Bolivia ex-president goes on trial in absentia on genocide charges Andrew Morgan at 12:43 PM ET
[JURIST] The Bolivian Supreme Court of Justice [official website, in Spanish] on Monday opened the trial of former president Gonzalo Sanchez de Lozada [TrialWatch profile] in connection with the deaths of 63 anti-government protesters [AI backgrounder] in October 2003. Sanchez de Lozada and 17 other former government officials face genocide charges related to incident, for which he faces 30 years in prison if convicted. Nine of the defendants were tried in absentia, including Sanchez de Lozada, who fled to the US after resigning from office in 2003. The Court issued arrest warrants [Latin American Herald Tribune report] for the missing defendants after declaring them to be in contempt of court. In November, Bolivian officials requested extradition [JURIST report] of Sanchez de Lozada and two other defendants from the US to face trial under a 1995 extradition treaty [text, PDF].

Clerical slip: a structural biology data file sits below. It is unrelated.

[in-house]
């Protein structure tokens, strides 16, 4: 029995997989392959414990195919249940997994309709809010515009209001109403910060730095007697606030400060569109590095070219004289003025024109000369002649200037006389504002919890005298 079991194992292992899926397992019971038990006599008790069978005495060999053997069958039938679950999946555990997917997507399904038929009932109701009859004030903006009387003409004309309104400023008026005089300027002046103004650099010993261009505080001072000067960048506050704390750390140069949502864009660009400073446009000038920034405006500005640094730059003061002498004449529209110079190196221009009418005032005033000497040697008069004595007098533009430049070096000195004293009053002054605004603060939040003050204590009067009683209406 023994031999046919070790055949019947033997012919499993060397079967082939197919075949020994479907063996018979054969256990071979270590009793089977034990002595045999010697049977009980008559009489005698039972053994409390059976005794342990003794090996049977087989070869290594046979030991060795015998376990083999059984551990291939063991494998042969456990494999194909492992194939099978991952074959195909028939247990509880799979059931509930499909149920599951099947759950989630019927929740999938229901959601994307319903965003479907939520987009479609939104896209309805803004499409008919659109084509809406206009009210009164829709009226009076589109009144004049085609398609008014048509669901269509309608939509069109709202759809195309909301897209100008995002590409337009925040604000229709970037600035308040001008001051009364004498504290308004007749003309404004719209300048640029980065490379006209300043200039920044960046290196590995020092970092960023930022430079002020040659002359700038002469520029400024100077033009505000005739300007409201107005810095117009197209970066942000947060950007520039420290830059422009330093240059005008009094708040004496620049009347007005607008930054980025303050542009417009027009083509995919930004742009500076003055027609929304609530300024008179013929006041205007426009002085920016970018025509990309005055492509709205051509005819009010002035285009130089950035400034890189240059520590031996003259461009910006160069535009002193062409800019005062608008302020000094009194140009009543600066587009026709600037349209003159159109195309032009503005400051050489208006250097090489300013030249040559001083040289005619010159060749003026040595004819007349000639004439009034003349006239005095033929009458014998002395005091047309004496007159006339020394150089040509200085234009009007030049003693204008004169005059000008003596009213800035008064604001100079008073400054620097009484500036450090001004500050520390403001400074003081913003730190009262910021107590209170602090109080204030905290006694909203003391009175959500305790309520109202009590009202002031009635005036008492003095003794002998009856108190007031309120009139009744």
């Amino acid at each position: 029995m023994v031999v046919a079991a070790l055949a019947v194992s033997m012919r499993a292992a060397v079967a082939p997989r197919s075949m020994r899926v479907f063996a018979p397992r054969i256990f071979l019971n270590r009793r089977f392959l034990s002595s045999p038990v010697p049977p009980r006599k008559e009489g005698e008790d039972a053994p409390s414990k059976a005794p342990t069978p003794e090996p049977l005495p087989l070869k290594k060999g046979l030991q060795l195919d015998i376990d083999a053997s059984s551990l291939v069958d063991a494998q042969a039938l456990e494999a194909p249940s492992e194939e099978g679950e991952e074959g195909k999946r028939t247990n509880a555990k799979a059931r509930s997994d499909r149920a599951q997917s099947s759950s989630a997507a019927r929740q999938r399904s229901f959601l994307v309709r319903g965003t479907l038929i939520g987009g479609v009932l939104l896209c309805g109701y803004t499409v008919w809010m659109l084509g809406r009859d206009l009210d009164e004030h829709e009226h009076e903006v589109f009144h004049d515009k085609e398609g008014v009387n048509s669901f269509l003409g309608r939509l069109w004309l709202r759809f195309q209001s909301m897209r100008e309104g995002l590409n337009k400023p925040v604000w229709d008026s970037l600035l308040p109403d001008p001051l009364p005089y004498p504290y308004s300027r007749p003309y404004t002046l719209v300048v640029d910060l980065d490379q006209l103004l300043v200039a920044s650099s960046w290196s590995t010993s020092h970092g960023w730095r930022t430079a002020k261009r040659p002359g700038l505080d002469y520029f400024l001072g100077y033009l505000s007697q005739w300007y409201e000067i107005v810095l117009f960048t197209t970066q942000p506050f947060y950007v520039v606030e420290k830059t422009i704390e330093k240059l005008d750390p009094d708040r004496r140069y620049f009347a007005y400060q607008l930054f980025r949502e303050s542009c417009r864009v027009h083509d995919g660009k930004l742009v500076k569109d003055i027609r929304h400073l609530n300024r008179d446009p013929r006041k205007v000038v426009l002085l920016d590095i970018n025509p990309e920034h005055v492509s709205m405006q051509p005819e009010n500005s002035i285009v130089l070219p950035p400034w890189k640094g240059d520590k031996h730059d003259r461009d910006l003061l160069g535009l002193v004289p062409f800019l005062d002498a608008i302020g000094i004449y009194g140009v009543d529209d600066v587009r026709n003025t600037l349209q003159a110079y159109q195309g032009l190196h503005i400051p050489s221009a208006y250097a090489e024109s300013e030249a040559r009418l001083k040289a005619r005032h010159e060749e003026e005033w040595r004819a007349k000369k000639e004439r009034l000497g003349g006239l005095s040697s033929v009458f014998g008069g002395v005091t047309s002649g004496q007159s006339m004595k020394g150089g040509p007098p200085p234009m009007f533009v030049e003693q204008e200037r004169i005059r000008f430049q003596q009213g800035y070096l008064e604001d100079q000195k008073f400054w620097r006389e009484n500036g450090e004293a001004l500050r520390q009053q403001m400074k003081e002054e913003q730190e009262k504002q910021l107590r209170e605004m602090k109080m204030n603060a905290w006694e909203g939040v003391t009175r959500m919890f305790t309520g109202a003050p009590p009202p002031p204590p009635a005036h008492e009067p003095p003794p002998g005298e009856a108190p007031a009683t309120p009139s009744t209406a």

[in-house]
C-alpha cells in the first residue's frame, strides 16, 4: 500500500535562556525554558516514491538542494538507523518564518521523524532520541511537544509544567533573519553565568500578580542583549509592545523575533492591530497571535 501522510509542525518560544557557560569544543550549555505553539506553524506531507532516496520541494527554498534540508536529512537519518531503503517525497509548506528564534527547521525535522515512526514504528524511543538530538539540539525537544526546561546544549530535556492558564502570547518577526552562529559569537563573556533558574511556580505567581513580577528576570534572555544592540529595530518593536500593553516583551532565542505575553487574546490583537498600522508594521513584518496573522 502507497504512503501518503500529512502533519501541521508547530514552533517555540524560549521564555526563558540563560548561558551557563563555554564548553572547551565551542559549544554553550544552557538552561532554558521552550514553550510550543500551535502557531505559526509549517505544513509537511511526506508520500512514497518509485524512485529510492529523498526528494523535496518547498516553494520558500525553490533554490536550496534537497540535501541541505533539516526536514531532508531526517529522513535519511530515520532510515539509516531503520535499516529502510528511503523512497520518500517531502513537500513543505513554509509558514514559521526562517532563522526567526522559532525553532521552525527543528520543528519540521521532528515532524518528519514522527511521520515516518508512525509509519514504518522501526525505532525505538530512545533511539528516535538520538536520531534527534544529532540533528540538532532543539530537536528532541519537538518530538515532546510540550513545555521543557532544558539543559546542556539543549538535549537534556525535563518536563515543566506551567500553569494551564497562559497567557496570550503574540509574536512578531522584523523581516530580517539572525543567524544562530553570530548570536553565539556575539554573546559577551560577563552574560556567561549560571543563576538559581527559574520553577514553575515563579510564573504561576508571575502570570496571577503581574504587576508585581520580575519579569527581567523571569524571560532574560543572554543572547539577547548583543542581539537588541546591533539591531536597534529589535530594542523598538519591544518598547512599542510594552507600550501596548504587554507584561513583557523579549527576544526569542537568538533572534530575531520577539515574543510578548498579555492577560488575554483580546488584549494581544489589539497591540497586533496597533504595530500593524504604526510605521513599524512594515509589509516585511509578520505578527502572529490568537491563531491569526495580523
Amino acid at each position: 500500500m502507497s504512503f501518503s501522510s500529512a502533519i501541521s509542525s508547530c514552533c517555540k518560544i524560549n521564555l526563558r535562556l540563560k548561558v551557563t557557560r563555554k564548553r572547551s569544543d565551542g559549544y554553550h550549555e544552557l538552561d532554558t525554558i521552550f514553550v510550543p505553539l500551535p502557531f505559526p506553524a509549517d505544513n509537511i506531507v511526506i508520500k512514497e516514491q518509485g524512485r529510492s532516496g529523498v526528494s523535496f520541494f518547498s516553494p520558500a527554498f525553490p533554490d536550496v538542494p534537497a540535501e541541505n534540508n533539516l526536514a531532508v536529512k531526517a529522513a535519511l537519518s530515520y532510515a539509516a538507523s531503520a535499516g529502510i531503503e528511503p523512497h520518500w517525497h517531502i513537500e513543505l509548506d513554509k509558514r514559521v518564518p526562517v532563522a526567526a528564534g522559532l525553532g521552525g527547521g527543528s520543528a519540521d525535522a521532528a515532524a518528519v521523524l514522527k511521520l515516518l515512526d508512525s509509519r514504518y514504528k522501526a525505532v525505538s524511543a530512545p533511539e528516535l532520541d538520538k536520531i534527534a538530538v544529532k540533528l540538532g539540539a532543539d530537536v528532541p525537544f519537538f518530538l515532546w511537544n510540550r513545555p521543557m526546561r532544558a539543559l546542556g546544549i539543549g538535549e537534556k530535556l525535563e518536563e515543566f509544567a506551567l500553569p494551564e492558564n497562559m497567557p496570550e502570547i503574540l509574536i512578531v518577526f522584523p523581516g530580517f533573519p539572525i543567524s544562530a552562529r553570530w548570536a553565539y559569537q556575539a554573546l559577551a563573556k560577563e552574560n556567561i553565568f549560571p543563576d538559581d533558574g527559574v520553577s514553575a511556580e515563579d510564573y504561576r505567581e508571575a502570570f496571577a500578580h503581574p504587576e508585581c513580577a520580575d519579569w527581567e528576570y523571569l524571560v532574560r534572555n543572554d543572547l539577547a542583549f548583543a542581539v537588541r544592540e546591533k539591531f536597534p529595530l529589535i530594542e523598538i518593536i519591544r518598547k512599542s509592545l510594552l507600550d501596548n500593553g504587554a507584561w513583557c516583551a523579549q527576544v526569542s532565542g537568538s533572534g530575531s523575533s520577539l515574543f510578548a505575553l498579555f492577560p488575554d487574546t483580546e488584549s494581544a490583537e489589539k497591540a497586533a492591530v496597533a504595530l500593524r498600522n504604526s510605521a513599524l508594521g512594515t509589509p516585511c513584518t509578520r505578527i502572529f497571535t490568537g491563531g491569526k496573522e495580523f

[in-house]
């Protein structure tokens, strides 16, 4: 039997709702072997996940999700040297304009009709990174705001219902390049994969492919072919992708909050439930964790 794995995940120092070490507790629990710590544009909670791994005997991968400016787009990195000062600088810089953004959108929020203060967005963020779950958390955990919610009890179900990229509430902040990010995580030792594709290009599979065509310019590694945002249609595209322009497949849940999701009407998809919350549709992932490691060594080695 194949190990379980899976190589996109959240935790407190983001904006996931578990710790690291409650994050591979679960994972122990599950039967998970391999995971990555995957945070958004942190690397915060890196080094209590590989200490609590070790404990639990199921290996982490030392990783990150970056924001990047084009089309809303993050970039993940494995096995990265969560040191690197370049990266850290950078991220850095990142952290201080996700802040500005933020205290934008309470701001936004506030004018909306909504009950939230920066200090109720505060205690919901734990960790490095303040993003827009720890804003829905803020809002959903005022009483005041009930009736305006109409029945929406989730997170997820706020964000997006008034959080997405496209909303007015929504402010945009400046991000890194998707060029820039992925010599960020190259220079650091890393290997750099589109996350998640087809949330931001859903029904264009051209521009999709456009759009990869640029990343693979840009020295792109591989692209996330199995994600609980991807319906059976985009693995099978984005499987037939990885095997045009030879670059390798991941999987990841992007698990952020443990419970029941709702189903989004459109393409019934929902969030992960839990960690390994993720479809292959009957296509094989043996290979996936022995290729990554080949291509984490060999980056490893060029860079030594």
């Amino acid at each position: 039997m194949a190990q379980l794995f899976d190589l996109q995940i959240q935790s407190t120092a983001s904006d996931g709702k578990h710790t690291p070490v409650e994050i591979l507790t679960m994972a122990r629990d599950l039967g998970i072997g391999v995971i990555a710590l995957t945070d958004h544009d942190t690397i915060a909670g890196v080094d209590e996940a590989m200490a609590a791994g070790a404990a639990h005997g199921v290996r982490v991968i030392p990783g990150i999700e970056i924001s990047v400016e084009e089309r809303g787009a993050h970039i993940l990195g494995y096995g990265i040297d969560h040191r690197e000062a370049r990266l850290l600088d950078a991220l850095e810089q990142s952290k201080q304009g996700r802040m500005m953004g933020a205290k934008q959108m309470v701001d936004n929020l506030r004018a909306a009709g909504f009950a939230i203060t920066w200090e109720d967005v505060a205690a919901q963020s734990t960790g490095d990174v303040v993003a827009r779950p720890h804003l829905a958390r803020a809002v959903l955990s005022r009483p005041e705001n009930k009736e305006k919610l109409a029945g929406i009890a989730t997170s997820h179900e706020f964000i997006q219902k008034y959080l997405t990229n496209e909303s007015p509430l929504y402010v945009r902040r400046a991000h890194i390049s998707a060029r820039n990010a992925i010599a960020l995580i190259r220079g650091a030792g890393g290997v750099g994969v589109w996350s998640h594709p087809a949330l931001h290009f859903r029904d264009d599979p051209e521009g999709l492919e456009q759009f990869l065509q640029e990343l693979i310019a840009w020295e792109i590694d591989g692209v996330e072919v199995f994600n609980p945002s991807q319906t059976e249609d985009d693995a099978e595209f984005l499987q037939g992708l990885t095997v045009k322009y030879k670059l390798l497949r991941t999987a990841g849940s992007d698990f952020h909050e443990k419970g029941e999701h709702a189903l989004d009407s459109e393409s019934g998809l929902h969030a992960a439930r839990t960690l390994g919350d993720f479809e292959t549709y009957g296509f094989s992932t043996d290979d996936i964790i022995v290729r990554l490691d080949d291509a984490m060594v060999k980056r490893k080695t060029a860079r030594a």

The 2003 riots [BBC report] occurred when military forces clashed with predominantly indigenous farmers, coca growers, students, and unionists who protested Sanchez de Lozada's attempts to open up the country to free trade with the US and to export gas and other natural resources. The protests were led by his former political rival and current Bolivian President Evo Morales [official profile; JURIST news archive].
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